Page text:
Our international work demonstrates our team's global citizenship. We are broadening our mind by thinking globally, by finding out more about local and global issues and by trying to relate to those issues. Our international focus at school supports our students to feel empowered in order to make choices, decisions and feel that they can make a difference in the world by sharing their views and acting towards the eradication of global issues affecting them and others in the world. Our international work is embedded in our curriculum and is not an extra burden for our students and teachers. It is enhancing the learning experiences of our students and is helping them to develop their thinking and communication skills in order to ensure that they are confident in working in the 21 st century with all the citizens of the world. Now that we have gained confidence in planning and developing projects we are focusing on embedding our internationalism in all areas of our curriculum through global dimension themes and projects. We are also planning to widen our partnerships and share all what we have learnt so far to support other schools locally and internationally to take part in developing their internationalism in school by working with us and helping us keeping on growing and providing .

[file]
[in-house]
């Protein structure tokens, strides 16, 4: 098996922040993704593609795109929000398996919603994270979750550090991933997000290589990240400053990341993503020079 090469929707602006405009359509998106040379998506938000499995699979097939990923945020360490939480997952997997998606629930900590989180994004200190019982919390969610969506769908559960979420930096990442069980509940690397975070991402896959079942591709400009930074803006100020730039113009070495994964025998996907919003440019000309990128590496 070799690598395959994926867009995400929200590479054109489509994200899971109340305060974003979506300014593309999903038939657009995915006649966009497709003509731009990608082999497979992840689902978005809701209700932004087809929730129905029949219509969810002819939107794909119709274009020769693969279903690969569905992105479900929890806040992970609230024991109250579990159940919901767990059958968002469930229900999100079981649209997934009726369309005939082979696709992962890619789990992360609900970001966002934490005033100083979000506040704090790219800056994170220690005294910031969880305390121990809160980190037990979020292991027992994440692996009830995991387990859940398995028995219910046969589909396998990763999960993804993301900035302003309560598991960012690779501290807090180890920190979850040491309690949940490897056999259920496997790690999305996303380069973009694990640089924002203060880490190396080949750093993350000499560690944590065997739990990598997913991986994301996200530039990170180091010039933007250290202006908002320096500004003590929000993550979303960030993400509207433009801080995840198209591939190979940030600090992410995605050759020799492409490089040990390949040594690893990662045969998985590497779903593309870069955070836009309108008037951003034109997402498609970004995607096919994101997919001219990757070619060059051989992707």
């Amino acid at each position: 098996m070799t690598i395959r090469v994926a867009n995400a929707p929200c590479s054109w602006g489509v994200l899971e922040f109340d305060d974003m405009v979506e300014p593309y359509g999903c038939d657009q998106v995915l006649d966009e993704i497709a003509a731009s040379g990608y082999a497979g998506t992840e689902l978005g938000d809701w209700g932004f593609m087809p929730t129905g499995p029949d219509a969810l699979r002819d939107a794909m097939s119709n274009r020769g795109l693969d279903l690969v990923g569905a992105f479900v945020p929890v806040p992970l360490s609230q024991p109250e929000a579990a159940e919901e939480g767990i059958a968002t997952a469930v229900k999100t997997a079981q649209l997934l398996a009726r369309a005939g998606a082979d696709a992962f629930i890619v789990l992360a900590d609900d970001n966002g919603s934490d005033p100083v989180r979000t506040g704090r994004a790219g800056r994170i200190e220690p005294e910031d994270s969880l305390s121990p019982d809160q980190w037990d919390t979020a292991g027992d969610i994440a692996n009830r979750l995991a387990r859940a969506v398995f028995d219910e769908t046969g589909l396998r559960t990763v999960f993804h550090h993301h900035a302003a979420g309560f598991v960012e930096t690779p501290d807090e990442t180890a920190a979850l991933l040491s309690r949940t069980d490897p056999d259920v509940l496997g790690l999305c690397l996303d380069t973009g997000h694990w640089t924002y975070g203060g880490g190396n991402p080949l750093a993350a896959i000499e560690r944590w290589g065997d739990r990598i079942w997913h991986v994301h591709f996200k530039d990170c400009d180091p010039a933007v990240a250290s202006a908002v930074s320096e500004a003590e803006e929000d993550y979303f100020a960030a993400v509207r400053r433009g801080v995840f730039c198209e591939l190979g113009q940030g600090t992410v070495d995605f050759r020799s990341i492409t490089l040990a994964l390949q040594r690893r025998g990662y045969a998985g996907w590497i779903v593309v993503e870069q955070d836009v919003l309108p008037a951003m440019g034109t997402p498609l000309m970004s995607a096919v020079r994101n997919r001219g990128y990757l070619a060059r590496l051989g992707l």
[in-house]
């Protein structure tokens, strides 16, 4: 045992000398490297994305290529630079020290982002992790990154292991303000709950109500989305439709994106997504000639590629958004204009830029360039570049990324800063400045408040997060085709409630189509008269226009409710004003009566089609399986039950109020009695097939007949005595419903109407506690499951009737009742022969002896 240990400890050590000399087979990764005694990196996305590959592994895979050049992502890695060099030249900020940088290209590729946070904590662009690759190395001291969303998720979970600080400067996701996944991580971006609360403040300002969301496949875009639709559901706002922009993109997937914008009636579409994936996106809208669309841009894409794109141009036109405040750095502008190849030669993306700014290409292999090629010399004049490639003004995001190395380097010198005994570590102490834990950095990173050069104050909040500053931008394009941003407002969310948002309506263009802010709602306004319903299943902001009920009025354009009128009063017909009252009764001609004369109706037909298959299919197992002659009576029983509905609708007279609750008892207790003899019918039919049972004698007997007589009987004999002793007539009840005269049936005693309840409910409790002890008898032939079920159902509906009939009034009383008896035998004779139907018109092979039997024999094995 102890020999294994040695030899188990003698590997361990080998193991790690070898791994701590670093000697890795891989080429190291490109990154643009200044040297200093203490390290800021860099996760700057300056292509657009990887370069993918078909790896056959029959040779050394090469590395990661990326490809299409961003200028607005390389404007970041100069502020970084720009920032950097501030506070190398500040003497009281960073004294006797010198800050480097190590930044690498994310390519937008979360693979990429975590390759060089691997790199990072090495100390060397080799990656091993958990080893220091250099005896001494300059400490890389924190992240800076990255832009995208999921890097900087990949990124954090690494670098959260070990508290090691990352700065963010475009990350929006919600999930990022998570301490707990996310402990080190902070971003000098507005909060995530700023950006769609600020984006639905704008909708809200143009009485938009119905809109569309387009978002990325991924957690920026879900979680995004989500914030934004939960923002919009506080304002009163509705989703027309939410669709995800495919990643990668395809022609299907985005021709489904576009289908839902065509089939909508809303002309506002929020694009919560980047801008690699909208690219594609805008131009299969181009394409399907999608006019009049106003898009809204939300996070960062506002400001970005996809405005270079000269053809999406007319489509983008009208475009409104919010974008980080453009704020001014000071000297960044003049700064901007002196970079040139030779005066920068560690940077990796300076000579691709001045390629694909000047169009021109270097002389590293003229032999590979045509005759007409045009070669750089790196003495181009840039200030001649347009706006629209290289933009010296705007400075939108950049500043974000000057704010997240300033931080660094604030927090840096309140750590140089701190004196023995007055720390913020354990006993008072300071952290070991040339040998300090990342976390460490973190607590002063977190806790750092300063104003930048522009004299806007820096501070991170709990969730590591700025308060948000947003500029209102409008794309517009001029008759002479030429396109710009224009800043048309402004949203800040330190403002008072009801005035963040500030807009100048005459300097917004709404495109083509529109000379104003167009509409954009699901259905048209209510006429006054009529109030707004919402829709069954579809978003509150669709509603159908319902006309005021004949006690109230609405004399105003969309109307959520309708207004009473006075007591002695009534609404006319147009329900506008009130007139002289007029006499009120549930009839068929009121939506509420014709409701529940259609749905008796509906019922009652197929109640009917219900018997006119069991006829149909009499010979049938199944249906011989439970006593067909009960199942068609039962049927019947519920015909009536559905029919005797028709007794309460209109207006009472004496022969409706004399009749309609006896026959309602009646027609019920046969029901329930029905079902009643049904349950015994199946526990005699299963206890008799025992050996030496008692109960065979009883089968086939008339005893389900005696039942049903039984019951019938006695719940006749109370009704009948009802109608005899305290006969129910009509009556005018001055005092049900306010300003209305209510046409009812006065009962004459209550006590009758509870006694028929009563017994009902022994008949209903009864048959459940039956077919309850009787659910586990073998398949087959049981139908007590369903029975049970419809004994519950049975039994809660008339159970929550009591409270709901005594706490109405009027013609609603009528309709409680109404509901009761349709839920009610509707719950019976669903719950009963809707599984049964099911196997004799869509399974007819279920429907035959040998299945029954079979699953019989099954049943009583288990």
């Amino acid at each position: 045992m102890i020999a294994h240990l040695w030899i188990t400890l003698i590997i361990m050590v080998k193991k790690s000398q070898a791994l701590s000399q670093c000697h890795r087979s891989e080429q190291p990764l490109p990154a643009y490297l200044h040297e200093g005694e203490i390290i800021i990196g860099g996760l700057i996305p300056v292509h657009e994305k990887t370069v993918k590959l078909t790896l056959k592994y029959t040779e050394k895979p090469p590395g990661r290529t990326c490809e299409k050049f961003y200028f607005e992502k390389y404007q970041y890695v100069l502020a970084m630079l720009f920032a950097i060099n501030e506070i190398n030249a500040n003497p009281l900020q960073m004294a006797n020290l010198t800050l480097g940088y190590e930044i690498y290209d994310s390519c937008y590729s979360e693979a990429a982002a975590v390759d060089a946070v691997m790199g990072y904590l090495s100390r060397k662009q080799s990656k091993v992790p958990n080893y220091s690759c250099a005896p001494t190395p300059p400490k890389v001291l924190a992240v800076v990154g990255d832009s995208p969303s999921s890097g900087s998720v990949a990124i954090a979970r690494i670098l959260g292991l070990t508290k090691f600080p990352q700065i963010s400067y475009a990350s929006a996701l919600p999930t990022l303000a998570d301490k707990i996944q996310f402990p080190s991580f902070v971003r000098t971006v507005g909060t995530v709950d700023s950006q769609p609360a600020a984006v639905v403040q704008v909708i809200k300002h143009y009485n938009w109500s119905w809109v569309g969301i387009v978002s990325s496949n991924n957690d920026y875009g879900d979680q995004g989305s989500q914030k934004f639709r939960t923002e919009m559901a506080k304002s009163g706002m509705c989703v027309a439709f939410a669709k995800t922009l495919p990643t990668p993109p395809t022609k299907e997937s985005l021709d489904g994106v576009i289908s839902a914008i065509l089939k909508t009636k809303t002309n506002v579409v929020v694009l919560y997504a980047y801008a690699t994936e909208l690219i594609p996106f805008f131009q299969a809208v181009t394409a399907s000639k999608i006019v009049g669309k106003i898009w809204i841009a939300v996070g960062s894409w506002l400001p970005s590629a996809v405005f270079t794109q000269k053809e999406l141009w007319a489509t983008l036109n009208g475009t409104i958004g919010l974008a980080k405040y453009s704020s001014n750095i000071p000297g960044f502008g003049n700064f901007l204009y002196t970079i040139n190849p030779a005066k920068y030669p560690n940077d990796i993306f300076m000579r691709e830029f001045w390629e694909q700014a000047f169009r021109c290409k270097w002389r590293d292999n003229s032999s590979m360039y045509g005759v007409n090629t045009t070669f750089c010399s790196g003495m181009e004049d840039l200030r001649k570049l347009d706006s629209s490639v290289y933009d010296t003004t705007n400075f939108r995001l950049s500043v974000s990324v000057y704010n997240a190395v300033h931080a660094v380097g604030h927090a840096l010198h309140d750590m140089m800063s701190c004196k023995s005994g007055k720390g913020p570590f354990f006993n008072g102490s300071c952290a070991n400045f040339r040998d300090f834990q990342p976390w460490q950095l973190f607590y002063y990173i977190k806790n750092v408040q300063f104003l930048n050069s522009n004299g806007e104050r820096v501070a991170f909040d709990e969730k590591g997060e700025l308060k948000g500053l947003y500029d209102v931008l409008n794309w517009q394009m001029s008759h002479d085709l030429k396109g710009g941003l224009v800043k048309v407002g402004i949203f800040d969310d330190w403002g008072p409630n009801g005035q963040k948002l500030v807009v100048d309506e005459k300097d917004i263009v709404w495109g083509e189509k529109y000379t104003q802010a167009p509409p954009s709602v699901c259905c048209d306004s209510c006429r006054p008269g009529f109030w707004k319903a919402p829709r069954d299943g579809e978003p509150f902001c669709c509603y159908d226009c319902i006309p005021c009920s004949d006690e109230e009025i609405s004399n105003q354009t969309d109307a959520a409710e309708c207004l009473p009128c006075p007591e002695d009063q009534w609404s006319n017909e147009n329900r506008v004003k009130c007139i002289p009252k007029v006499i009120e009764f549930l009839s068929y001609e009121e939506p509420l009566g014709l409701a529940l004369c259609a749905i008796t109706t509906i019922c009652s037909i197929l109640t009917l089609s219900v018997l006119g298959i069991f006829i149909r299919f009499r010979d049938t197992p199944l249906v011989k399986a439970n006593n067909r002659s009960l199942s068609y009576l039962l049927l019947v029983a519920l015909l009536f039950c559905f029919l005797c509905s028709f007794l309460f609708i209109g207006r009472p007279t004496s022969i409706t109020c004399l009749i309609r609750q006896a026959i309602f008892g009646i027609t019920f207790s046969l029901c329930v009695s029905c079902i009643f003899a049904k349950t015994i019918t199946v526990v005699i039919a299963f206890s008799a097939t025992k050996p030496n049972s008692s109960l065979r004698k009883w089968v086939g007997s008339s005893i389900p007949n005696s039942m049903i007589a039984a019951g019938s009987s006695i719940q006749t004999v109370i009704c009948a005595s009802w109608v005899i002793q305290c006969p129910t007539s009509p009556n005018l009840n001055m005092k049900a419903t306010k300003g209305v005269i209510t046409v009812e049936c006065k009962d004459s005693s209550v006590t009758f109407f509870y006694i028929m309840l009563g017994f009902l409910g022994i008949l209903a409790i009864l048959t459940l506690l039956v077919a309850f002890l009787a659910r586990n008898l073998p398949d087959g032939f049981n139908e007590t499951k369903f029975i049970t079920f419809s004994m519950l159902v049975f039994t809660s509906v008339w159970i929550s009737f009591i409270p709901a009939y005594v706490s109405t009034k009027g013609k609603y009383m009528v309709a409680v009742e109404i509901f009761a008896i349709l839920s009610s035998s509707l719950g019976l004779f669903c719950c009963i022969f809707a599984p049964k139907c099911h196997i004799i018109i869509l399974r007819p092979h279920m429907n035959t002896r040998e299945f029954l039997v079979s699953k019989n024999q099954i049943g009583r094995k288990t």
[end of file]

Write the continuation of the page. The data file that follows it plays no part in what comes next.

During the development of our international work, we took great care communicating regularly with our partners to ensure that the chosen themes were relevant to our students and matching our syllabus so we could secure the enrichment of our school's curriculum and syllabus and “sell the idea to our staff, students and their parents. Project titles, planning of creative activities with their learning outcomes and international elements, developing specific skills and researching and sharing resources took a lot of time and engaged many discussions amongst international coordinators and staff. We tried for each subject taught in school to be linked with an International Project in order for our curriculum to be embedded with our international focus and global dimensions in school. At the beginning, we were a little confused or overwhelmed by the number of projects to be covered for the Full ISA programme. Still, although we could not take all, many of the teachers and students' ideas were very good, useful and very encouraging in the early development of our full ISA projects. Our respective international coordinators took the time to communicate regularly with everyone and with each other to bring confidence to the team and to support staff in planning activities, managing the time, delivering well planned projects with aims and objectives. Guiding staff in finding engaging and creative resources accessible to all students was well received by the team but I am pleased to have observed that everyone's positive attitude in enriching the learning experiences of our students and the students in our school partners was key to sustain our partnerships and to successfully complete the projects planned in the action plan. Selecting topics, themes and global issues relevant to all schools taking part was very important to engage everyone. Selecting a project title, brainstorming a list of activities and skills, allocating suitable classes to be involved and a leading teacher to deliver it, took some time and was a careful planning to ensure that all students and teachers had the opportunity to have some involvement.